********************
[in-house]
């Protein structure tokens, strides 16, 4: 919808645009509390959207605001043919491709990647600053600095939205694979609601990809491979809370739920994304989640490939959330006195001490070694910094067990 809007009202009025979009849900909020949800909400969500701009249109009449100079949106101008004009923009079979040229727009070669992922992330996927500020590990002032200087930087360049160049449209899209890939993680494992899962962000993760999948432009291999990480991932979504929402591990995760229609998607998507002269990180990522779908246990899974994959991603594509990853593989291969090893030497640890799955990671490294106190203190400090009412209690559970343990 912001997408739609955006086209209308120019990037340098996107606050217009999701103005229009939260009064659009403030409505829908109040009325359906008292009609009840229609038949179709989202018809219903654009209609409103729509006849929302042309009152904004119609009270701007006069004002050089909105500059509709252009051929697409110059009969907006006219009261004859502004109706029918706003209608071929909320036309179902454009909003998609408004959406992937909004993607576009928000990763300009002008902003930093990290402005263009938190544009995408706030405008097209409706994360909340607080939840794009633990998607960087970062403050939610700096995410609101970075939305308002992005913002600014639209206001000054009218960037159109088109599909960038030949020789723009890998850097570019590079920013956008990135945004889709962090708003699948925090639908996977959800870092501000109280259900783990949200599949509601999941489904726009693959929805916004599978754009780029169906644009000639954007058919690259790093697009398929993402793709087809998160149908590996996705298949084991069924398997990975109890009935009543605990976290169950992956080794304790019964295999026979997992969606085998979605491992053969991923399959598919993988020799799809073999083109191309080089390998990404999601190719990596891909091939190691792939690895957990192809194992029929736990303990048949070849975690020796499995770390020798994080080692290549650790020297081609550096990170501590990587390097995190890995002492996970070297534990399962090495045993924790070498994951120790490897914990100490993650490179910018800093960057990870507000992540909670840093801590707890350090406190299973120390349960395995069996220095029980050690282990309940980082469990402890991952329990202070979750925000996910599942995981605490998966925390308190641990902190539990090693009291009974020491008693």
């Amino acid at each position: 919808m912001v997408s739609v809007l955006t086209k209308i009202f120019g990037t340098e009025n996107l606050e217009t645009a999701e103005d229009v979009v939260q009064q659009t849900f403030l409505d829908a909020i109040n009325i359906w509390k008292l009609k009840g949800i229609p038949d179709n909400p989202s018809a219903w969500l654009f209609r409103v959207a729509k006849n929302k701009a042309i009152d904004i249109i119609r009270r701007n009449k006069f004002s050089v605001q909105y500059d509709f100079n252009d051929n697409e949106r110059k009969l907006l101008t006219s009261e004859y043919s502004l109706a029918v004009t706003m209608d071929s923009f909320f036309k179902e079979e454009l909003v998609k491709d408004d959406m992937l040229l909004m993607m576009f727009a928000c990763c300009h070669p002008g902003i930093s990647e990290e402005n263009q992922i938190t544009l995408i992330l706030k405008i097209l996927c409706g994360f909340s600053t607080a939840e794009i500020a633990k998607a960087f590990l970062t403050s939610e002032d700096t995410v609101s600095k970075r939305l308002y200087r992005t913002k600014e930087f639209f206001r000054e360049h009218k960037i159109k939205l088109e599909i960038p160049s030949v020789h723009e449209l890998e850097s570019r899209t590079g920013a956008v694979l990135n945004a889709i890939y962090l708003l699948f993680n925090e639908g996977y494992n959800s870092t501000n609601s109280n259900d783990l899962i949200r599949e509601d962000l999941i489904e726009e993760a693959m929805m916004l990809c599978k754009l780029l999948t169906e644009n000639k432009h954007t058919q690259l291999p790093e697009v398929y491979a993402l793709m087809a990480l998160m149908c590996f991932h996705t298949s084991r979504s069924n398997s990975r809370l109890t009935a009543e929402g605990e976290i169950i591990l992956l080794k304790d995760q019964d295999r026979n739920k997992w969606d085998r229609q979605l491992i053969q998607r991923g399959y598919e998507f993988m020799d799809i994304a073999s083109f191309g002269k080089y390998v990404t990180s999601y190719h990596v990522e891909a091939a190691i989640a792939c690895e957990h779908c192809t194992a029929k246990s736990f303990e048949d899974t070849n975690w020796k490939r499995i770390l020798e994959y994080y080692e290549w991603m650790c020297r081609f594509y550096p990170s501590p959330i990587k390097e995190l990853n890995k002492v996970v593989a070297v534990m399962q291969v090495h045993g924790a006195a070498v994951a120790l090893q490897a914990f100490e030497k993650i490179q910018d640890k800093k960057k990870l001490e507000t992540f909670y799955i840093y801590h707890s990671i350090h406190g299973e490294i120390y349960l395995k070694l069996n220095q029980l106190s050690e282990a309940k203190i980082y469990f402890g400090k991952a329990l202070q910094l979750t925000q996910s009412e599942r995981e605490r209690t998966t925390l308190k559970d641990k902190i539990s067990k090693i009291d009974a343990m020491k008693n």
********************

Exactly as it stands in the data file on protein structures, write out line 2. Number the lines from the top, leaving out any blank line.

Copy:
């Protein structure tokens, strides 16, 4: 919808645009509390959207605001043919491709990647600053600095939205694979609601990809491979809370739920994304989640490939959330006195001490070694910094067990 809007009202009025979009849900909020949800909400969500701009249109009449100079949106101008004009923009079979040229727009070669992922992330996927500020590990002032200087930087360049160049449209899209890939993680494992899962962000993760999948432009291999990480991932979504929402591990995760229609998607998507002269990180990522779908246990899974994959991603594509990853593989291969090893030497640890799955990671490294106190203190400090009412209690559970343990 912001997408739609955006086209209308120019990037340098996107606050217009999701103005229009939260009064659009403030409505829908109040009325359906008292009609009840229609038949179709989202018809219903654009209609409103729509006849929302042309009152904004119609009270701007006069004002050089909105500059509709252009051929697409110059009969907006006219009261004859502004109706029918706003209608071929909320036309179902454009909003998609408004959406992937909004993607576009928000990763300009002008902003930093990290402005263009938190544009995408706030405008097209409706994360909340607080939840794009633990998607960087970062403050939610700096995410609101970075939305308002992005913002600014639209206001000054009218960037159109088109599909960038030949020789723009890998850097570019590079920013956008990135945004889709962090708003699948925090639908996977959800870092501000109280259900783990949200599949509601999941489904726009693959929805916004599978754009780029169906644009000639954007058919690259790093697009398929993402793709087809998160149908590996996705298949084991069924398997990975109890009935009543605990976290169950992956080794304790019964295999026979997992969606085998979605491992053969991923399959598919993988020799799809073999083109191309080089390998990404999601190719990596891909091939190691792939690895957990192809194992029929736990303990048949070849975690020796499995770390020798994080080692290549650790020297081609550096990170501590990587390097995190890995002492996970070297534990399962090495045993924790070498994951120790490897914990100490993650490179910018800093960057990870507000992540909670840093801590707890350090406190299973120390349960395995069996220095029980050690282990309940980082469990402890991952329990202070979750925000996910599942995981605490998966925390308190641990902190539990090693009291009974020491008693």